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Meet the Modeler: Thomas Klimoski

By Rene Schweitzer | October 14, 2021

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Model locomotive with model person next to it on a layout

What was your first train set (or locomotive)?

In the late in 1960s my dad worked for an auto parts store. Champion Spark Plug had a sales promotion that if you sold a certain number of spark plugs, you would receive a Lionel train set. Apparently my dad was a great salesmen, as he sold enough spark plugs to receive two Lionel train sets, which he gave to me as a present.

Man inside a steam locomotive cab
Thomas Klimoski worked part time as a Trainman on the Blue Ridge Scenic Railway. This prototype experience influenced his layout operations to focus on following prototype practices and procedures during his ops sessions.

The set consisted of a 2-4-2 steam locomotive, a few cars, track, and the transformer. With two sets I was able to have a really large loop of track and played with the trains for hours on my bedroom floor. Eventually I added a few turnouts and sidings and relocated the train set on top of a ping pong table in my bedroom. As you can imagine, the tables took up a good portion of the room and I had to have my bed partially under the layout, but it was worth it. I continued to add to my layout with money I made from a paper route and later expanded the layout when it was moved to a screened in porch. My parents were encouraging with my love of trains and model railroading.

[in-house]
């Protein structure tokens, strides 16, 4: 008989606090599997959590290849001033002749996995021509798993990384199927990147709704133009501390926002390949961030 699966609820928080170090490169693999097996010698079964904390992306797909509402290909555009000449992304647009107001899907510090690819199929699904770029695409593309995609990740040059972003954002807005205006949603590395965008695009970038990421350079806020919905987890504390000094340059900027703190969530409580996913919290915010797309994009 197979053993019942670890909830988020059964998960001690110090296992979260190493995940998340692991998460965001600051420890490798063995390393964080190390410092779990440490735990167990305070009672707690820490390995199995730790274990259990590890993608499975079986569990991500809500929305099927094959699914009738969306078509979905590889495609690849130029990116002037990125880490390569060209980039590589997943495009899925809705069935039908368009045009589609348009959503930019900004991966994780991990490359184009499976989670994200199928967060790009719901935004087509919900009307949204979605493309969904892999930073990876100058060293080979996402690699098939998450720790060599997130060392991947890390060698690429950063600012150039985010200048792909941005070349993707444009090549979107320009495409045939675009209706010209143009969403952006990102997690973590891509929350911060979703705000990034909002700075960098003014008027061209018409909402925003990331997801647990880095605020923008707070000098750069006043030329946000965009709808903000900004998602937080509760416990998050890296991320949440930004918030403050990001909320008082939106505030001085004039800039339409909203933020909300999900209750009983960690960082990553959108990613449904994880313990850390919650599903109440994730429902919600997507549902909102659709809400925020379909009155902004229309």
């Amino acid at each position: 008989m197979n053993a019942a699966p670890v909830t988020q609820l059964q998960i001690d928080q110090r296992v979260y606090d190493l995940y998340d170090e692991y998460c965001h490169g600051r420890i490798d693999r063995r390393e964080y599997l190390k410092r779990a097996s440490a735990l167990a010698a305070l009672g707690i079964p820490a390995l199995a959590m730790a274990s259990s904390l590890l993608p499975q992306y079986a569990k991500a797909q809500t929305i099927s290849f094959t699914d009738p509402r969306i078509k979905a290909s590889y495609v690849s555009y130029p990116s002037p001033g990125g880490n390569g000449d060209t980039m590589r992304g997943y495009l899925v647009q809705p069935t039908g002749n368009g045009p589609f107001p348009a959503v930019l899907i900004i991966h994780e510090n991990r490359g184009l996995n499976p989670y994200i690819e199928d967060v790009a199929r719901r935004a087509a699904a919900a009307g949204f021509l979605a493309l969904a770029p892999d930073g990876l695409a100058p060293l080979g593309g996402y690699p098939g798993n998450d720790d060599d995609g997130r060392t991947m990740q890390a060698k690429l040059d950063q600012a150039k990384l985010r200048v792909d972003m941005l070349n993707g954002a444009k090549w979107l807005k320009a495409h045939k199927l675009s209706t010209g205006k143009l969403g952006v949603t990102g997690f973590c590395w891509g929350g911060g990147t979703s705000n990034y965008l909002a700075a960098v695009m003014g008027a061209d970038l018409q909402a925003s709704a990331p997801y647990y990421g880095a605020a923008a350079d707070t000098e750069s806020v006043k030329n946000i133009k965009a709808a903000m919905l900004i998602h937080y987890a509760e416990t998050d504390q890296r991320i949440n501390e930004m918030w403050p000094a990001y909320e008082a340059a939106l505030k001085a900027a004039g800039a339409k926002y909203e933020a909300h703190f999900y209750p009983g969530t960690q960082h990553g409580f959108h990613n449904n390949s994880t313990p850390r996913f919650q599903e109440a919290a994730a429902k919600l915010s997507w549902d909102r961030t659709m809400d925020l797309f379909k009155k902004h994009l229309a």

As I got older and began high school the Lionel trains were sold. I did not pick up the hobby again until after I was married, and had a house with room for a layout in the garage. My first HO scale layout was a 4-by-8 track plan, built from a Model Railroader track plan book. I designed the layout so that it could be hoisted by a pulley system to the ceiling when not in use.

Man sitting next to an HO scale layout in a garage
Tom’s first HO scale 4 x 8 layout was built based on a Model Railroader track plan. The layout was designed to be hoisted to the ceiling using a pulley system when the layout was not in use to make room to park the car in the garage. Photo by Thomas Klimoski

Describe your model railroading philosophy in 6 words.

Realistic operations following prototype practices.

What has been your biggest modeling success?

Building my current Georgia Northeastern Railroad (GNRR) layout and having a book I wrote, Building The Right-Sized Layout, published by Kalmbach.

Watch video of an operation session on the GNRR.

Watch video of an update to the GNRR.

What was your biggest modeling mistake?

When building my current GNRR layout I was working on the bridge scene over the Etowah River. I had finished the scenery up to the water’s edge and had painted the river bottom on the layout base. All I had left to do was to pour the Magic Water by Unreal Details, a two-part epoxy resin for the water surface. I mixed the resin and poured the river and it came out perfect. I turned off the lights and let the epoxy dry overnight.

In the morning, to my disbelief, I found a gnat stuck in the “water” right in the very front middle of the river. Apparently the gnat was thirsty and thought the water looked very realistic and it got stuck trying to get a drink. I tried to pick it out and only made the issue worse, leaving a big hole in the epoxy. Time to start over. I filled and sanded the hole left by the gnat, painted the river bottom again, and then poured the epoxy. This time I made a “tent” from plastic wrap to cover and seal off the area from any thirsty insects while the epoxy dried. My second attempt was successful, the water came out perfect, and no insects were harmed in the making.